Now that he is the Democratic nominee-presumptive, Senator John Kerry has some explaining to do. Specifically, he is going to have to tell us how he arrived at so many opposing positions on so many issues.
For example: Does he think Israel’s security wall is good or bad? Well, apparently it depends on who is asking. During a recent appearance in front of Jewish leaders, Mr. Kerry said he believed the wall was necessary to ensure Israel’s security. When he was speaking to an audience of Arab-Americans a few months ago, however, he condemned the wall as a “barrier to peace.”
He has tried to have it both ways on same-sex marriages, too, saying at one point that the Massachusetts court was “dead wrong” when it legalized such unions, and then apparently denying, a few days later, that he said any such thing. Earlier on the campaign trail, he denied condemning affirmative action, even though that denial was on the public record.
And, of course, there’s the matter of the war in Iraq, which Mr. Kerry now opposes. But he voted to give President Bush the authority to launch the invasion last spring.
Needless to say, these apparent flip-flops are playing into Mr. Bush’s hands. Republican operatives already are having great fun listing the issues on which Mr. Kerry has had multiple and contradictory positions. This allows the G.O.P. to portray their man as a decisive war President who has the moral clarity and the confidence to do what needs to be done. None of that intellectual hand-wringing in this White House! That’s for Massachusetts liberals! Americans don’t want a thoughtful President; they want a man of action.
Mr. Kerry has had quite a political honeymoon over the last few months. Ever since he emerged out of Howard Dean’s shadow in the Iowa caucuses, there’s been nothing but blue skies for this son of New England.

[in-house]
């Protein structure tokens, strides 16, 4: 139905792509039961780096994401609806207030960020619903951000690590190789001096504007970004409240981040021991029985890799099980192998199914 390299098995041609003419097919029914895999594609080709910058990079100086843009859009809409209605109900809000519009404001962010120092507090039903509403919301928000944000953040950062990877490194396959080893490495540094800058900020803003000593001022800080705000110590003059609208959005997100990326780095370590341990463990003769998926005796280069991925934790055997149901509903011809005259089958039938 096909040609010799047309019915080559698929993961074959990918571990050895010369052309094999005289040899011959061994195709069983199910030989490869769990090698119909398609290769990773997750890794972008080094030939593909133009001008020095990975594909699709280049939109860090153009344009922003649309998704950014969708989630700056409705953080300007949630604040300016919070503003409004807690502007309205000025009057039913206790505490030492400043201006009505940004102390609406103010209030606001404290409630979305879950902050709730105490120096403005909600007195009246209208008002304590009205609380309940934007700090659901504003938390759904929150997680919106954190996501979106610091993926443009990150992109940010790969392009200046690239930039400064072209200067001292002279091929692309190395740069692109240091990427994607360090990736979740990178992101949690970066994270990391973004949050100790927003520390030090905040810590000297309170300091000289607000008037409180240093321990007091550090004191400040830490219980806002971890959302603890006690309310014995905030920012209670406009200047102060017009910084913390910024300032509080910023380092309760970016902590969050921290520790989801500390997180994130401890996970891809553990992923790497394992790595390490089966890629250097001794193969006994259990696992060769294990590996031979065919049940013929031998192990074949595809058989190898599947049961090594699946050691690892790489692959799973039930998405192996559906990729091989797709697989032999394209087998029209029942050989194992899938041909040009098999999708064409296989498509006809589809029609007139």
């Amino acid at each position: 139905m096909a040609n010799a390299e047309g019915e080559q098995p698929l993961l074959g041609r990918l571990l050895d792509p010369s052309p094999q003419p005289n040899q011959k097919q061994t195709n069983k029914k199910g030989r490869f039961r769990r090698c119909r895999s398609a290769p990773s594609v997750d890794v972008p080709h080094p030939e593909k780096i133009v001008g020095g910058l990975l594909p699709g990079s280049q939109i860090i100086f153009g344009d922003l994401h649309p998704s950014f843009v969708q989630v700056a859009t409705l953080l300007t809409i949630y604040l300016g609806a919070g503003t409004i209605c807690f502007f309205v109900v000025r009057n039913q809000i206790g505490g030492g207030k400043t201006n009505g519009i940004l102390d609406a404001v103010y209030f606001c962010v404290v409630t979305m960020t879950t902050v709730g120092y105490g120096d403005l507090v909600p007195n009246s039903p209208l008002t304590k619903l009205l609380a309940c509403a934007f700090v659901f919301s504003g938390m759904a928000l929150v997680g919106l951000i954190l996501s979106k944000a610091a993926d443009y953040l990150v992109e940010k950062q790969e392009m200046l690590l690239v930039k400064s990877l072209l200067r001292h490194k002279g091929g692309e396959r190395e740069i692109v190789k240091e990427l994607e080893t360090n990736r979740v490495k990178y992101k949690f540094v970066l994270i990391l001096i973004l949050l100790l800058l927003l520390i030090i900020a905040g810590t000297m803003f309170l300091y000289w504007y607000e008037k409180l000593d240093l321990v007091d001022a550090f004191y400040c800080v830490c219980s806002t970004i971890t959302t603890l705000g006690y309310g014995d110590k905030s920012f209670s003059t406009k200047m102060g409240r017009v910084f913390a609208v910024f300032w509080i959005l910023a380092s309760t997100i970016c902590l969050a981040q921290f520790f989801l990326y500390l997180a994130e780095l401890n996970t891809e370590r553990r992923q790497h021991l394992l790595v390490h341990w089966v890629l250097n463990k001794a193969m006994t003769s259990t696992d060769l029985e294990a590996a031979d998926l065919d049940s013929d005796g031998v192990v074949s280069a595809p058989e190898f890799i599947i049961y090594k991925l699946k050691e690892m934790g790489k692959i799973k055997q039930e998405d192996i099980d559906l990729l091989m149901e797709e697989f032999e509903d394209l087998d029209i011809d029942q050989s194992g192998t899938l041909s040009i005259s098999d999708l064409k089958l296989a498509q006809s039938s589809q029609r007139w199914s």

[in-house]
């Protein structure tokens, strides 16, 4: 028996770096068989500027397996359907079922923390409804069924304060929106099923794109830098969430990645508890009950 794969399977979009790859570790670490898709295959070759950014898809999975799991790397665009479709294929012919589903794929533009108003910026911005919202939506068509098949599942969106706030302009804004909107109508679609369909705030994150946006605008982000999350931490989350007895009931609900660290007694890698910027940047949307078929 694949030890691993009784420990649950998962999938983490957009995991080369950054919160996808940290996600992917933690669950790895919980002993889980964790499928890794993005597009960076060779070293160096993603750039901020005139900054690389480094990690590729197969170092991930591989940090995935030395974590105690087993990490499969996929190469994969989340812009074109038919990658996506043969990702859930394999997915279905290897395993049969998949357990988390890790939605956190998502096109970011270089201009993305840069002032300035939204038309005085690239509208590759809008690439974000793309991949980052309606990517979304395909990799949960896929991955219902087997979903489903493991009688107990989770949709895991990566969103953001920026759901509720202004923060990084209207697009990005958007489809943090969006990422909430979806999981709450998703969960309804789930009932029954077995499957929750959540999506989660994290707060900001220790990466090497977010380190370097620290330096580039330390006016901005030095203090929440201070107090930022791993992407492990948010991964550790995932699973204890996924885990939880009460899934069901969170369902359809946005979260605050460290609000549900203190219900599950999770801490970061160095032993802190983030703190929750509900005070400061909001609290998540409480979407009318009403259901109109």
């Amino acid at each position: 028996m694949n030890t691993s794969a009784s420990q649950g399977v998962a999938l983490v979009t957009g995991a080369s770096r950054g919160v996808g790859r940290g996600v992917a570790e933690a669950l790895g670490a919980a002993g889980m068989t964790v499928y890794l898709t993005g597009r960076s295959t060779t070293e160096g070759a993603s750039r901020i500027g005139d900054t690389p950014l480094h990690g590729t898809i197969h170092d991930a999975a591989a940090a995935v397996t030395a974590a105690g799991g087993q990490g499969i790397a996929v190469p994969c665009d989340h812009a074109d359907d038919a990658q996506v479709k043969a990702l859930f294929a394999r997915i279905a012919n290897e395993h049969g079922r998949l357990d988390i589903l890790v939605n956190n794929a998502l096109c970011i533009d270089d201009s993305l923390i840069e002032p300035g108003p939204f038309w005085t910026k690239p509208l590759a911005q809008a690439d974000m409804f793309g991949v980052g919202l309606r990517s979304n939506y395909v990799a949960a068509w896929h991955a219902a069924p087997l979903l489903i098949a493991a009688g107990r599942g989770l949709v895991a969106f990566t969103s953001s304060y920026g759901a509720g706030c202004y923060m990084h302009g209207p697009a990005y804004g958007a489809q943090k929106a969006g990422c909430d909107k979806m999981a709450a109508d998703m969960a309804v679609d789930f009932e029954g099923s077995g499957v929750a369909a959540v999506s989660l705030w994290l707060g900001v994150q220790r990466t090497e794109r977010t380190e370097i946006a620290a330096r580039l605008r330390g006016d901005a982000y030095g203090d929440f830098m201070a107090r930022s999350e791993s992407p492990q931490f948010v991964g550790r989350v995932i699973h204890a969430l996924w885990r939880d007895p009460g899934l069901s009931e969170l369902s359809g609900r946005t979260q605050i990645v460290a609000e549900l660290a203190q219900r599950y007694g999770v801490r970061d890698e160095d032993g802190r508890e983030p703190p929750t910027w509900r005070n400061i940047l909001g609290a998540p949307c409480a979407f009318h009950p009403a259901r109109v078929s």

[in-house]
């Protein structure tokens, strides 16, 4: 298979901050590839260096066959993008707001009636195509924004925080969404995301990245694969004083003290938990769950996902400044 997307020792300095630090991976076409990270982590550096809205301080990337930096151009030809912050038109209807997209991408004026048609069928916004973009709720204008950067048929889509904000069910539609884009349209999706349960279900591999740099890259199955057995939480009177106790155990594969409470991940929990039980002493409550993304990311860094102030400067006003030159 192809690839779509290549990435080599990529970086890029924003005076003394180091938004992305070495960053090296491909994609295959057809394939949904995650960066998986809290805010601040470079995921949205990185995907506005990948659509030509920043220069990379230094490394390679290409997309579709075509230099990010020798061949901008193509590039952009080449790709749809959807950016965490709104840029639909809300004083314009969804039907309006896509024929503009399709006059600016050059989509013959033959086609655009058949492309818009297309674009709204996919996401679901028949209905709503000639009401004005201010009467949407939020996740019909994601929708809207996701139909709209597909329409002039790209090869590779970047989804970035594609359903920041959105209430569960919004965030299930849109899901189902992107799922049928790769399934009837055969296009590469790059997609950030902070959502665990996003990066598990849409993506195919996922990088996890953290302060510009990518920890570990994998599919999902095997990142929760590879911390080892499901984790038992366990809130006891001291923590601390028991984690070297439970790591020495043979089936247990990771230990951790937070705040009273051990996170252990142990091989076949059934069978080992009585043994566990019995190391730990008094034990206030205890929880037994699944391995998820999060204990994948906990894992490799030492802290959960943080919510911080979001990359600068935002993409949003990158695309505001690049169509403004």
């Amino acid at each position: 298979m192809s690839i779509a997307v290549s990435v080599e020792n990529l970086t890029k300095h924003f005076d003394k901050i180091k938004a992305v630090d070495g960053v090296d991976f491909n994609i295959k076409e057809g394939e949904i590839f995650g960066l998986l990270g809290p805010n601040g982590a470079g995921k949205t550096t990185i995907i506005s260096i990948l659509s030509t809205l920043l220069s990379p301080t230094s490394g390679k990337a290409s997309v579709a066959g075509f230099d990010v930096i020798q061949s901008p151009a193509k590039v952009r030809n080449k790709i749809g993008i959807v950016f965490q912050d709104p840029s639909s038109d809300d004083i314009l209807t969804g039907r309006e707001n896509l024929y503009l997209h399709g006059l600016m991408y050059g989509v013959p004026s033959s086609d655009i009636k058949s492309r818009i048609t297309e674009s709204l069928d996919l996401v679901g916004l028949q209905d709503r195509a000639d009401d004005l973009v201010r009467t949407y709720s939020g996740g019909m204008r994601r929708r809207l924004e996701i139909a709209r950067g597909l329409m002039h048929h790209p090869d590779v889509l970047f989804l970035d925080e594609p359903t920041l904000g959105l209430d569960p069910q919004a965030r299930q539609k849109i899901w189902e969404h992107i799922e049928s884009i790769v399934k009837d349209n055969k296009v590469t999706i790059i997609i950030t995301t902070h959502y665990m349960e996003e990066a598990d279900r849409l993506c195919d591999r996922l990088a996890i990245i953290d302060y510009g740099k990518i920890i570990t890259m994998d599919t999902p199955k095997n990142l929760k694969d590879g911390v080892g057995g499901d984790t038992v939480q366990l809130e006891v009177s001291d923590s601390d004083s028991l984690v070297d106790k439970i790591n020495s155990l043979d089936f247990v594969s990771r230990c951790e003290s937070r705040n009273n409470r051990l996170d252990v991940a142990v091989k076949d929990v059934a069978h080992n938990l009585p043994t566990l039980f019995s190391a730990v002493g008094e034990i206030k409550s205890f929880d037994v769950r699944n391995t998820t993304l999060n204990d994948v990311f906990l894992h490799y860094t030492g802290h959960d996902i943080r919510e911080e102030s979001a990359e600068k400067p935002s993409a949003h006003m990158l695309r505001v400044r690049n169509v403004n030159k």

Now, however, the nomination has been wrapped up, and that means the White House and the press will be examining the Senator’s record, looking for even more flip-flops. And the Senator will not have the luxury accorded Walt Whitman, who wrote in Leaves of Grass : “Do I contradict myself? / Very well then I contradict myself.” Try getting away with that on Meet the Press .
Mr. Kerry is a smart, able candidate who is said to appreciate the nuances of foreign and domestic policy. One person’s nuance, however, is another person’s horse hockey. Mr. Kerry needs to articulate his positions with greater clarity, or risk being seen as indecisive and too cunning for his own good.
We can take comfort in knowing that he is consistent in at least one thing: He marries rich women.
Harvard University Does the Right Thing
In a move one hopes will be followed by the nation’s other top-tier colleges and universities, Harvard University has announced that parents with incomes under $40,000 will no longer have to contribute toward their children’s education. With tuition and expenses at schools like Harvard now approaching $44,000 a year, it is refreshing to see the university use its $20 billion endowment to help lower-income families achieve the dream of an Ivy League education.